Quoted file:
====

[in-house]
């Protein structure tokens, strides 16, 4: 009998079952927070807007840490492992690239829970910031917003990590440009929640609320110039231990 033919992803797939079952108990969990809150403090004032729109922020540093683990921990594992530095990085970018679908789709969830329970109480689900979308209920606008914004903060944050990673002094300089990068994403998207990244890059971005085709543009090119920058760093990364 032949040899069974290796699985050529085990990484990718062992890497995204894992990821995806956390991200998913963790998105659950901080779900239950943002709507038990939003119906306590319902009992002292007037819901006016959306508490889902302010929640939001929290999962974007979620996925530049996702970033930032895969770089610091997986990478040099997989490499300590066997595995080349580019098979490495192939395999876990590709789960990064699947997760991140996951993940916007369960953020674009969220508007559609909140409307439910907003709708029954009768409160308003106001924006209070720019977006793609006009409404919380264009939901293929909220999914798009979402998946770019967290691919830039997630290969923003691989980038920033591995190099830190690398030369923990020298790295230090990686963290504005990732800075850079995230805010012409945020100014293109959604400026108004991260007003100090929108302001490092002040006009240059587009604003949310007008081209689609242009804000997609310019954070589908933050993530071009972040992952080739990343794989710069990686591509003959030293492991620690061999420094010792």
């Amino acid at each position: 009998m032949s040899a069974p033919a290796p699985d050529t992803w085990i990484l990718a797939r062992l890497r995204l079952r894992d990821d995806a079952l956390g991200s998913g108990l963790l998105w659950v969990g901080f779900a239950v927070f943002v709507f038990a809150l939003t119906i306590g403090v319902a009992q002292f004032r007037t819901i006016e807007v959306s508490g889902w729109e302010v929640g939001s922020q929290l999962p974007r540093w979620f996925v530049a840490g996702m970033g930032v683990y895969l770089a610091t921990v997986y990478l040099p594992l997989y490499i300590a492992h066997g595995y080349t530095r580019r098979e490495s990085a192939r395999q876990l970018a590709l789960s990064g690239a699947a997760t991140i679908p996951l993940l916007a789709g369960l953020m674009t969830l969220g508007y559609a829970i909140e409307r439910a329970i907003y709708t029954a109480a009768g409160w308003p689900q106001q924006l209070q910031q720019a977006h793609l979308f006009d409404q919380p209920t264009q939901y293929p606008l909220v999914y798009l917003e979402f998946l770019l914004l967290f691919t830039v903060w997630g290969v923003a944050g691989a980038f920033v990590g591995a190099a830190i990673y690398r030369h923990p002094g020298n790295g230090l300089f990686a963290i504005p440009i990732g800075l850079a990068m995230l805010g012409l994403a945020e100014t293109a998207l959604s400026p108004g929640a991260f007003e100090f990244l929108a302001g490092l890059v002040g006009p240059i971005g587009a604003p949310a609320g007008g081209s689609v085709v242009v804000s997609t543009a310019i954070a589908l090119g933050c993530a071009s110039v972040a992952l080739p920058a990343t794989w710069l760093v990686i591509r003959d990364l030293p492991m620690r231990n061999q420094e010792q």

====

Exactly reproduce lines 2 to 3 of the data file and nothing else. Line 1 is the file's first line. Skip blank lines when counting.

């Protein structure tokens, strides 16, 4: 009998079952927070807007840490492992690239829970910031917003990590440009929640609320110039231990 033919992803797939079952108990969990809150403090004032729109922020540093683990921990594992530095990085970018679908789709969830329970109480689900979308209920606008914004903060944050990673002094300089990068994403998207990244890059971005085709543009090119920058760093990364 032949040899069974290796699985050529085990990484990718062992890497995204894992990821995806956390991200998913963790998105659950901080779900239950943002709507038990939003119906306590319902009992002292007037819901006016959306508490889902302010929640939001929290999962974007979620996925530049996702970033930032895969770089610091997986990478040099997989490499300590066997595995080349580019098979490495192939395999876990590709789960990064699947997760991140996951993940916007369960953020674009969220508007559609909140409307439910907003709708029954009768409160308003106001924006209070720019977006793609006009409404919380264009939901293929909220999914798009979402998946770019967290691919830039997630290969923003691989980038920033591995190099830190690398030369923990020298790295230090990686963290504005990732800075850079995230805010012409945020100014293109959604400026108004991260007003100090929108302001490092002040006009240059587009604003949310007008081209689609242009804000997609310019954070589908933050993530071009972040992952080739990343794989710069990686591509003959030293492991620690061999420094010792």
């Amino acid at each position: 009998m032949s040899a069974p033919a290796p699985d050529t992803w085990i990484l990718a797939r062992l890497r995204l079952r894992d990821d995806a079952l956390g991200s998913g108990l963790l998105w659950v969990g901080f779900a239950v927070f943002v709507f038990a809150l939003t119906i306590g403090v319902a009992q002292f004032r007037t819901i006016e807007v959306s508490g889902w729109e302010v929640g939001s922020q929290l999962p974007r540093w979620f996925v530049a840490g996702m970033g930032v683990y895969l770089a610091t921990v997986y990478l040099p594992l997989y490499i300590a492992h066997g595995y080349t530095r580019r098979e490495s990085a192939r395999q876990l970018a590709l789960s990064g690239a699947a997760t991140i679908p996951l993940l916007a789709g369960l953020m674009t969830l969220g508007y559609a829970i909140e409307r439910a329970i907003y709708t029954a109480a009768g409160w308003p689900q106001q924006l209070q910031q720019a977006h793609l979308f006009d409404q919380p209920t264009q939901y293929p606008l909220v999914y798009l917003e979402f998946l770019l914004l967290f691919t830039v903060w997630g290969v923003a944050g691989a980038f920033v990590g591995a190099a830190i990673y690398r030369h923990p002094g020298n790295g230090l300089f990686a963290i504005p440009i990732g800075l850079a990068m995230l805010g012409l994403a945020e100014t293109a998207l959604s400026p108004g929640a991260f007003e100090f990244l929108a302001g490092l890059v002040g006009p240059i971005g587009a604003p949310a609320g007008g081209s689609v085709v242009v804000s997609t543009a310019i954070a589908l090119g933050c993530a071009s110039v972040a992952l080739p920058a990343t794989w710069l760093v990686i591509r003959d990364l030293p492991m620690r231990n061999q420094e010792q």